Morgan is waving goodbye to its venerable Aero 8 model with a special edition ‘race-inspired’ variant called the Aero GT – a car the company describes as a ‘gloves-off’ Aero 8.
Just eight examples of the new car will be handbuilt at Morgan’s Malvern HQ – and it seems everyone is getting in on the special projects division action, because the British sports car maker’s own skunkworks unit will be looking after this car.
The car, which was revealed at the Geneva motor show, is powered by a familiar 367bhp 4.8-litre BMW V8 which is mated to a six-speed manual transmission – it’s the same engine and gearbox combo used in the ‘standard’ Aero 8.
That helps the Aero GT sprint from 0-62mph in 4.5 seconds and on to a top speed of 170mph. Not only will this be the final Aero 8, but the final Morgan to be fitted with BMW’s normally aspirated N62 V8 too, with the German company quietly canning production of the engine a number of years ago.
Morgan says that each of the eight Aero GT customers will get a one-to-one session with Jon Wells, the company’s head of design, before every car is built bespoke over a period of around eight weeks.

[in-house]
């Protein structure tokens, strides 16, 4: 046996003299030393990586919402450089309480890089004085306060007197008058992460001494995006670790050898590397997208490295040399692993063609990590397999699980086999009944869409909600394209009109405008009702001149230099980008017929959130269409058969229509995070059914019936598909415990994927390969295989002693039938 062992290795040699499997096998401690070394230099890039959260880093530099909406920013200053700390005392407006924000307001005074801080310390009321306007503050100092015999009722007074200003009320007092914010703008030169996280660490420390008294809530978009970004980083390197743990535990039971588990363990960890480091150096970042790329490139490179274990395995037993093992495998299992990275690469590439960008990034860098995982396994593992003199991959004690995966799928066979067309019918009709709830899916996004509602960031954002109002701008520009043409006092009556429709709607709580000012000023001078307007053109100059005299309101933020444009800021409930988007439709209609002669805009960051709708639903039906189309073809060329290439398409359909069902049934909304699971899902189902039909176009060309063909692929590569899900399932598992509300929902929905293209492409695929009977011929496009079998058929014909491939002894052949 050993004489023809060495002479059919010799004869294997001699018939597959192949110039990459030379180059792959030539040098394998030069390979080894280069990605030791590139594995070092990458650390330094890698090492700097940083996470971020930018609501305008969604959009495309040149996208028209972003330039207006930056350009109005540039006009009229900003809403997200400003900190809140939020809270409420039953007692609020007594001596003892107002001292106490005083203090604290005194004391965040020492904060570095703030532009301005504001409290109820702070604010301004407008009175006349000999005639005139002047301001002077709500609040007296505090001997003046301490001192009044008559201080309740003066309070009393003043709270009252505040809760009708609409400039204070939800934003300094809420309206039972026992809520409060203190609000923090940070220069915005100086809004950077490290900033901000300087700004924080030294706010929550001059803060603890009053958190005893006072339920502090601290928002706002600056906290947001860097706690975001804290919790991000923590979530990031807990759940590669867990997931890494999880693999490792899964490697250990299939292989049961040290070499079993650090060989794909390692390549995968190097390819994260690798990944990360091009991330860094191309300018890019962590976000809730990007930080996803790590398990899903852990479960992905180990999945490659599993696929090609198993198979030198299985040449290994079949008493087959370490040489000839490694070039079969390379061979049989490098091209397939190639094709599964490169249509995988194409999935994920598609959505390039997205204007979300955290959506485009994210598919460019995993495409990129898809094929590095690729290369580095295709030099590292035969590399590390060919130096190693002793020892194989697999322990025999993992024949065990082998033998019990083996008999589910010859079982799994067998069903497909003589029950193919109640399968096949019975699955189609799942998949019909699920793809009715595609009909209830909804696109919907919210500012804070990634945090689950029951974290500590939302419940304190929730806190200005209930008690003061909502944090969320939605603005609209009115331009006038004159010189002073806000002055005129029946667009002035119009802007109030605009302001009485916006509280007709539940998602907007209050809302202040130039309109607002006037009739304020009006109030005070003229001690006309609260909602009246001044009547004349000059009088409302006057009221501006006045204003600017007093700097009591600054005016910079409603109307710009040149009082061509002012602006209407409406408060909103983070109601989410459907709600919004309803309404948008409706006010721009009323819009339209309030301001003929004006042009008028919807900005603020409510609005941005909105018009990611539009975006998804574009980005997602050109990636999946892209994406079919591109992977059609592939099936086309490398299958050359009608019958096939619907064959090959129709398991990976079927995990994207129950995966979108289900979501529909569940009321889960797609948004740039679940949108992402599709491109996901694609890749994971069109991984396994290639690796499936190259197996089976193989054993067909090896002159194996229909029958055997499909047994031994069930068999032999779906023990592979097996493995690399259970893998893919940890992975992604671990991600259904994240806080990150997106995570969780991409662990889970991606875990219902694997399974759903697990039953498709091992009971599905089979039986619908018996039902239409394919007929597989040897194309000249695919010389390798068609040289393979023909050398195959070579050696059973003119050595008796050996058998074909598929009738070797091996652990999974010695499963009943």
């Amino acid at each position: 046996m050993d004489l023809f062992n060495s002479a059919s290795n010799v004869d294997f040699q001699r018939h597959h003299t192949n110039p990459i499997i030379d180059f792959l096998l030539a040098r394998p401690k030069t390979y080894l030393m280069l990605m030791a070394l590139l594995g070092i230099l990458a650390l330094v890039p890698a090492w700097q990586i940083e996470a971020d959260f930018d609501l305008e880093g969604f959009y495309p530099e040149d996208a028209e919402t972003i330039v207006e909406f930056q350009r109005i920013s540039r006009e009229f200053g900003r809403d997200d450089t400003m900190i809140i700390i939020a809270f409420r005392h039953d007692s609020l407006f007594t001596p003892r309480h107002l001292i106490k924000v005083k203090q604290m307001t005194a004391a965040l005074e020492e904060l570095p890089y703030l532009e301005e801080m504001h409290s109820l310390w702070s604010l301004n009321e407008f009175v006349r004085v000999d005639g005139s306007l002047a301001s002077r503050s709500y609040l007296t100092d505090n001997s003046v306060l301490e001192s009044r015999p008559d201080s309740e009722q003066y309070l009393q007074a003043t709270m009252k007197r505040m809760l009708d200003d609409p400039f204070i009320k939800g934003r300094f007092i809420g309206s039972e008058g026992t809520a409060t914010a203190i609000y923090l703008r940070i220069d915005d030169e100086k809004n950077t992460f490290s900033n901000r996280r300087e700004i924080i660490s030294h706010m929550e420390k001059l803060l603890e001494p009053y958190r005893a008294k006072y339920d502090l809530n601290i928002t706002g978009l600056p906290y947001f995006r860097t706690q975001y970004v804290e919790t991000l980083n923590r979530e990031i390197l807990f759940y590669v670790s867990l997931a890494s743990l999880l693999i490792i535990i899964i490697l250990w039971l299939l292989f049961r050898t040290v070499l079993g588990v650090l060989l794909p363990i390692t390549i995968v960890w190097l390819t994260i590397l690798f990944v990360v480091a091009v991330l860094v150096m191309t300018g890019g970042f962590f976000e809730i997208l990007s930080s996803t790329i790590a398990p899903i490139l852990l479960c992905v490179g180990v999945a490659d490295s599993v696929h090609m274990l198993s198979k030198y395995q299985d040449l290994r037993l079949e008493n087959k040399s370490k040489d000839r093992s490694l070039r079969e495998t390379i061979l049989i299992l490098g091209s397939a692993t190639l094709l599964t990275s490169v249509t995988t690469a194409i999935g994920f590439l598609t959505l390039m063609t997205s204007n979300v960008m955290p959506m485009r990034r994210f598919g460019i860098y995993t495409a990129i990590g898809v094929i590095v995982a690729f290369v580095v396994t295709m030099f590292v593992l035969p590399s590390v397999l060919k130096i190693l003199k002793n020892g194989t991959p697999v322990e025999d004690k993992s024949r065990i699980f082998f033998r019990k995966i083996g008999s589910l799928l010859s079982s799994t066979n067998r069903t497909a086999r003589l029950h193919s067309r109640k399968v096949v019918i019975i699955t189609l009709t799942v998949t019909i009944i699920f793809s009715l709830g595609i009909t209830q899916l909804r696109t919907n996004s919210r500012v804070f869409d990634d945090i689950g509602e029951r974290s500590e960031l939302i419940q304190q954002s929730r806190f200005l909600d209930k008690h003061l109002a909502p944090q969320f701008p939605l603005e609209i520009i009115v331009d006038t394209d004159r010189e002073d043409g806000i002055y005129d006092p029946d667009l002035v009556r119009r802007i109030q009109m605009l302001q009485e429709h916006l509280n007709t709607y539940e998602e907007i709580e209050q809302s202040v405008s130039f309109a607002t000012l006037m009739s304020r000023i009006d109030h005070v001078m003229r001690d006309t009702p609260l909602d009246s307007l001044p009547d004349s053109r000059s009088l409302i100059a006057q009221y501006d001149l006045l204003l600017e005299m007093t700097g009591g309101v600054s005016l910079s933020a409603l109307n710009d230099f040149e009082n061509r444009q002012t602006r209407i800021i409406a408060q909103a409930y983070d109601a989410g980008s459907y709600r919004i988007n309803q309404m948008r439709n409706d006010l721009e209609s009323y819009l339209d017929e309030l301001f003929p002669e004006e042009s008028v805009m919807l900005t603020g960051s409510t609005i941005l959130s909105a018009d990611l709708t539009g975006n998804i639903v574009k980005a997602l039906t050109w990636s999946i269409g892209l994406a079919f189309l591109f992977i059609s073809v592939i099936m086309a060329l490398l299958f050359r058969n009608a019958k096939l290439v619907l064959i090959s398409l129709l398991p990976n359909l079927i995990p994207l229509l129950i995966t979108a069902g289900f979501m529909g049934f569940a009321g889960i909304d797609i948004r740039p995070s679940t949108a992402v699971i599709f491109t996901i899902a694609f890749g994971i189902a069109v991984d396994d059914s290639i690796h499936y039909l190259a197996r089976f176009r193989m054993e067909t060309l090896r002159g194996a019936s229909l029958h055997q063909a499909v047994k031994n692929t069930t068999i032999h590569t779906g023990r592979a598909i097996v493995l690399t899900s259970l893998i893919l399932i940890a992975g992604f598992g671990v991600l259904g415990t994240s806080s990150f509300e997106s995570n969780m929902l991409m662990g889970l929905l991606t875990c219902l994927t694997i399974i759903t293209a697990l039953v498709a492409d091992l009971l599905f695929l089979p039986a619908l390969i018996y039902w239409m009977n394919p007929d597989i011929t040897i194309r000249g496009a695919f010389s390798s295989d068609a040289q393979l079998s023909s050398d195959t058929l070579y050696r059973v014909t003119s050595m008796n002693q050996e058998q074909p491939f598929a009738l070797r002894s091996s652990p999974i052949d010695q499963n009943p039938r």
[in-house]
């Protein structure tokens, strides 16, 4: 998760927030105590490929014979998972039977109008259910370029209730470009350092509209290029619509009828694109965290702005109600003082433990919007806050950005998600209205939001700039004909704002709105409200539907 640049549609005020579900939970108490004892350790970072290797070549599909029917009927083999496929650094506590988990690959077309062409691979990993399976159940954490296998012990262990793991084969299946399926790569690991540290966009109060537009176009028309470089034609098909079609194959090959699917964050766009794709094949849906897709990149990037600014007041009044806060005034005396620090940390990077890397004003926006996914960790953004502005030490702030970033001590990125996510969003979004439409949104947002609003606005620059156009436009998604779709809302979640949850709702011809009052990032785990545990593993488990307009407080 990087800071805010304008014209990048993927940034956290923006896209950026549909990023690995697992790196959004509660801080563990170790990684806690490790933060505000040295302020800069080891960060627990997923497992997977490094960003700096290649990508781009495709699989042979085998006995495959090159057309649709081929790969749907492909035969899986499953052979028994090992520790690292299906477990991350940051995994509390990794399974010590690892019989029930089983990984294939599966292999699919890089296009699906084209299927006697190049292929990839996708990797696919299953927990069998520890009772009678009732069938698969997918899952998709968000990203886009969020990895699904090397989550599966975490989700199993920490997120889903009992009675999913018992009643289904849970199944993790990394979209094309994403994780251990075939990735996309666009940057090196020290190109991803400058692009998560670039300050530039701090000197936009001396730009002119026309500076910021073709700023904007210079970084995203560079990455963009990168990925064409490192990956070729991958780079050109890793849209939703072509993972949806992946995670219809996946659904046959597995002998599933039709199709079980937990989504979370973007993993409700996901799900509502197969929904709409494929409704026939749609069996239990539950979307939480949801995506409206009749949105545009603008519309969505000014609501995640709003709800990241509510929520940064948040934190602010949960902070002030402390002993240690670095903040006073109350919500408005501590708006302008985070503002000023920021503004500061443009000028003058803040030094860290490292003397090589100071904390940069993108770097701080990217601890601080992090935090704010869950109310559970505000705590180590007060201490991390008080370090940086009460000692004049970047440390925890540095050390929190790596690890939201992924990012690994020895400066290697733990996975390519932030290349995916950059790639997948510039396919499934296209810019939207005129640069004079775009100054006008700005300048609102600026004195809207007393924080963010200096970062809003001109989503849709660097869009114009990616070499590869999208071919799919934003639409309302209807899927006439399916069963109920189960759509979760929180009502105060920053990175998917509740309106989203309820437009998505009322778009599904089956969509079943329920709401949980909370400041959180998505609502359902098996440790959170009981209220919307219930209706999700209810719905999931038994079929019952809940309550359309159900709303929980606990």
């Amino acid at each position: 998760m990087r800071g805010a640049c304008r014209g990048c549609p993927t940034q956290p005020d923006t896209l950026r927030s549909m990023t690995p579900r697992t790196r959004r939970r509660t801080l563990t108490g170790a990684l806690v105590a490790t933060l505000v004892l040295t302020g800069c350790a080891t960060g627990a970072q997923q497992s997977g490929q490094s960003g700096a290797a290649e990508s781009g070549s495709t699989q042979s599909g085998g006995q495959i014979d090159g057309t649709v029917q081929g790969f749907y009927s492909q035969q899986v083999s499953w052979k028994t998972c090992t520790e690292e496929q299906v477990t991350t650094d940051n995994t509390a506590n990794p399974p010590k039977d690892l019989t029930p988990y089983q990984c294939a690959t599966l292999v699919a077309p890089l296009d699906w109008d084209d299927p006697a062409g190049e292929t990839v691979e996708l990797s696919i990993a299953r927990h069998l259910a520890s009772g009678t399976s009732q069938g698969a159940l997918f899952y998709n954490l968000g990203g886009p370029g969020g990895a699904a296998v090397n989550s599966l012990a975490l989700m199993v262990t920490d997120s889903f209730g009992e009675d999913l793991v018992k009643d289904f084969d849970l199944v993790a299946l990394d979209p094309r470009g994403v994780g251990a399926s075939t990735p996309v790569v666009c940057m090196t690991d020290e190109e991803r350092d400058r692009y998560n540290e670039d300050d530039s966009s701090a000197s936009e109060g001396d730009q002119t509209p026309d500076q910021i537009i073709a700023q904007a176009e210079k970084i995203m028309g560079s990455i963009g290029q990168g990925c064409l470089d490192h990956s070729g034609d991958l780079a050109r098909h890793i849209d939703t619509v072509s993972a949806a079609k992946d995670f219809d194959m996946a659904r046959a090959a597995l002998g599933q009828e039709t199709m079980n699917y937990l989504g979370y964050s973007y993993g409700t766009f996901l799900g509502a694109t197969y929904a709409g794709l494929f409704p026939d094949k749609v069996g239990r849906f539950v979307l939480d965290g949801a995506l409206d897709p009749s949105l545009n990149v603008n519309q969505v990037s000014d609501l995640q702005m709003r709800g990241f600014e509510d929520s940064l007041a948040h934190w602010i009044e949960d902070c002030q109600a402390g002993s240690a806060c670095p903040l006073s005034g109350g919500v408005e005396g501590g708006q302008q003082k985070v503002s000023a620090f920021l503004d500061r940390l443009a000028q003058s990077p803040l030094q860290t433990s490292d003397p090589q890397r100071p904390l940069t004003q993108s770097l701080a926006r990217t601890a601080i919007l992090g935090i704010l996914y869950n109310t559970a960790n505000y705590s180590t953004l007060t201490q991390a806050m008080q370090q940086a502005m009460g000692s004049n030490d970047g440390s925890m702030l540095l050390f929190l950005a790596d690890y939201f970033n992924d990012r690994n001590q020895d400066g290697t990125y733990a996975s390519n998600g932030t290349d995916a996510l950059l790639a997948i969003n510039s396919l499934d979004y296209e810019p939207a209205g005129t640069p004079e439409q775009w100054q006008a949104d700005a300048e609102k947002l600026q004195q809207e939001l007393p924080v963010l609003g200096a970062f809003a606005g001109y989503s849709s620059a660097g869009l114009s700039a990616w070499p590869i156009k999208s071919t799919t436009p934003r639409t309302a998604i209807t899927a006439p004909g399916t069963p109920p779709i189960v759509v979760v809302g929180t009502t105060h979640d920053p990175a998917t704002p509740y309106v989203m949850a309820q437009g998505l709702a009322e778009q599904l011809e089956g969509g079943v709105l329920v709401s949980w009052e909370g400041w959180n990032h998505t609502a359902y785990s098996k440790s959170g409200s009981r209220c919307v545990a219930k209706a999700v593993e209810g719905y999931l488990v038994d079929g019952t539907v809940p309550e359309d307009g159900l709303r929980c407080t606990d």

The Aero 8 was first produced between 2001-2010, and then again from 2015 until last year, and also formed the basis of the AeroMax and Aero SuperSports. The race version, which inspired the new Aero GT raced twice at Le Mans, as well as competing in a number of international GT championships in the 2000s. It was during the car’s 2015 revival that the Aero GT was initially conceived, but it hasn’t seen the light of day until now.
The bodywork on the Aero GT is carefully handcrafted and the styling of the special edition runout model clearly descends from the original Aero 8 and the long line of Morgan sports cars that came before it.
That said, the Aero GT is something of a departure for Morgan, with dramatic vents, louvres, and diffusers defining the car – even the optional carbonfibre hardtop has a backwards-facing air vent on the top that echoes racing cars of the 1960s. The latest Morgan will cost £120,000 plus local taxes in whichever country the driver lives in – but sad times if you didn’t get in there quickly, they’ve all been snapped up.